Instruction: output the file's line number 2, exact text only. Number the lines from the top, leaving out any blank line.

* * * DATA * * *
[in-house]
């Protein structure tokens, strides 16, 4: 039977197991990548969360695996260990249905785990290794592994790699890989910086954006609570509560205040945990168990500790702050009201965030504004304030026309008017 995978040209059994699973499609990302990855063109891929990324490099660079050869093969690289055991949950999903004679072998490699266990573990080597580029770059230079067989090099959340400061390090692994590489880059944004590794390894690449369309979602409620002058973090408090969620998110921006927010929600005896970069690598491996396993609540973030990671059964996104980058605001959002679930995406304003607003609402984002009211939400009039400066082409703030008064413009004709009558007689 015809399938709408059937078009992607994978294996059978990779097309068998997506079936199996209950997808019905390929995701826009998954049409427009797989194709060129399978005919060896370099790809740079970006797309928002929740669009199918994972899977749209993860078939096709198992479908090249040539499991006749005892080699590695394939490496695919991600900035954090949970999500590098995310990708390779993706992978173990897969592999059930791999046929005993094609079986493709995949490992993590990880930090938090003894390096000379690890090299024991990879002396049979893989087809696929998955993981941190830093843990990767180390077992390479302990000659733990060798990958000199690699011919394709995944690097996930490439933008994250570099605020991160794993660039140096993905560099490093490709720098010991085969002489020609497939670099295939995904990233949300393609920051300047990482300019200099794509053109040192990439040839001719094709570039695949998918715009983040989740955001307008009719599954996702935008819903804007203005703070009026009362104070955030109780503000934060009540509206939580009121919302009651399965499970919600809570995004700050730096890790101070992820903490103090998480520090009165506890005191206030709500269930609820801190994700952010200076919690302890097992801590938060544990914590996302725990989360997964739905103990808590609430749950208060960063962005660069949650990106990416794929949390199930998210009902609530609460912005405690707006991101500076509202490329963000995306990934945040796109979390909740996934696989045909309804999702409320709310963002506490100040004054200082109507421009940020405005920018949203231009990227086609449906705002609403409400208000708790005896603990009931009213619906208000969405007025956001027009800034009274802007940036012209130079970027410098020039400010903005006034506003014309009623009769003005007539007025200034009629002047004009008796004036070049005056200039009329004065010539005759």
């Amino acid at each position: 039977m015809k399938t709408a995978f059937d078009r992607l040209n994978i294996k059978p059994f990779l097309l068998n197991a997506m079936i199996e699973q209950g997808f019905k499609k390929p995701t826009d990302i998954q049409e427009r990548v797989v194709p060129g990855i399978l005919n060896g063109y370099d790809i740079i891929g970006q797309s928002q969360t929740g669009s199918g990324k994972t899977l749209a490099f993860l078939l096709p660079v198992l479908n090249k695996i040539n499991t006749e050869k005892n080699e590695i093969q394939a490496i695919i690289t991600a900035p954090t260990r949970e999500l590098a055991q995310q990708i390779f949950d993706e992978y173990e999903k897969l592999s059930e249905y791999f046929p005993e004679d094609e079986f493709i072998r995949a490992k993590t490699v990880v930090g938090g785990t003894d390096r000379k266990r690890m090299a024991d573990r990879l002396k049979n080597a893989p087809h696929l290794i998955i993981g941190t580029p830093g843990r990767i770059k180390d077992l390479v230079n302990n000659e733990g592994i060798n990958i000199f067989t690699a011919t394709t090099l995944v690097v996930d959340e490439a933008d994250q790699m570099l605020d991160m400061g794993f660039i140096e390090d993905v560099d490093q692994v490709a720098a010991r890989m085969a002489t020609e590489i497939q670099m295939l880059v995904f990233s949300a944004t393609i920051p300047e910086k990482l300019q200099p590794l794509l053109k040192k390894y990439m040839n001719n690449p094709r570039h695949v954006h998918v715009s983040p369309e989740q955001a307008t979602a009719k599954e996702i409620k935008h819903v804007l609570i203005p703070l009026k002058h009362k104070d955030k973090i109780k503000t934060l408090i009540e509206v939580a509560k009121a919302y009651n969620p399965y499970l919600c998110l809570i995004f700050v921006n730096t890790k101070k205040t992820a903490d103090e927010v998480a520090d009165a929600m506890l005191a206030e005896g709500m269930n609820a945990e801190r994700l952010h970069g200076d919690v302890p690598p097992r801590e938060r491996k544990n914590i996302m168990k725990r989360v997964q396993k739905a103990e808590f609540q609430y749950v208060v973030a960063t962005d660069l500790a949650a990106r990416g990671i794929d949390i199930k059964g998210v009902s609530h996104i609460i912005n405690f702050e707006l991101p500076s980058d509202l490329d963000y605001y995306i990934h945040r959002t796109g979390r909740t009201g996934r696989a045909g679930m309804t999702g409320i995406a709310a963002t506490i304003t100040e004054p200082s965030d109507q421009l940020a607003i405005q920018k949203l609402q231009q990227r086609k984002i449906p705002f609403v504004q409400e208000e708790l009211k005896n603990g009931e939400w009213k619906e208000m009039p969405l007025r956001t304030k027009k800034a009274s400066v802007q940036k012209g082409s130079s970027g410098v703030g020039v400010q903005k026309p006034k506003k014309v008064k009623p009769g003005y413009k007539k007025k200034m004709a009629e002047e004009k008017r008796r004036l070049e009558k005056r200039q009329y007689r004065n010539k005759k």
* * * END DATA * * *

């Protein structure tokens, strides 16, 4: 039977197991990548969360695996260990249905785990290794592994790699890989910086954006609570509560205040945990168990500790702050009201965030504004304030026309008017 995978040209059994699973499609990302990855063109891929990324490099660079050869093969690289055991949950999903004679072998490699266990573990080597580029770059230079067989090099959340400061390090692994590489880059944004590794390894690449369309979602409620002058973090408090969620998110921006927010929600005896970069690598491996396993609540973030990671059964996104980058605001959002679930995406304003607003609402984002009211939400009039400066082409703030008064413009004709009558007689 015809399938709408059937078009992607994978294996059978990779097309068998997506079936199996209950997808019905390929995701826009998954049409427009797989194709060129399978005919060896370099790809740079970006797309928002929740669009199918994972899977749209993860078939096709198992479908090249040539499991006749005892080699590695394939490496695919991600900035954090949970999500590098995310990708390779993706992978173990897969592999059930791999046929005993094609079986493709995949490992993590990880930090938090003894390096000379690890090299024991990879002396049979893989087809696929998955993981941190830093843990990767180390077992390479302990000659733990060798990958000199690699011919394709995944690097996930490439933008994250570099605020991160794993660039140096993905560099490093490709720098010991085969002489020609497939670099295939995904990233949300393609920051300047990482300019200099794509053109040192990439040839001719094709570039695949998918715009983040989740955001307008009719599954996702935008819903804007203005703070009026009362104070955030109780503000934060009540509206939580009121919302009651399965499970919600809570995004700050730096890790101070992820903490103090998480520090009165506890005191206030709500269930609820801190994700952010200076919690302890097992801590938060544990914590996302725990989360997964739905103990808590609430749950208060960063962005660069949650990106990416794929949390199930998210009902609530609460912005405690707006991101500076509202490329963000995306990934945040796109979390909740996934696989045909309804999702409320709310963002506490100040004054200082109507421009940020405005920018949203231009990227086609449906705002609403409400208000708790005896603990009931009213619906208000969405007025956001027009800034009274802007940036012209130079970027410098020039400010903005006034506003014309009623009769003005007539007025200034009629002047004009008796004036070049005056200039009329004065010539005759």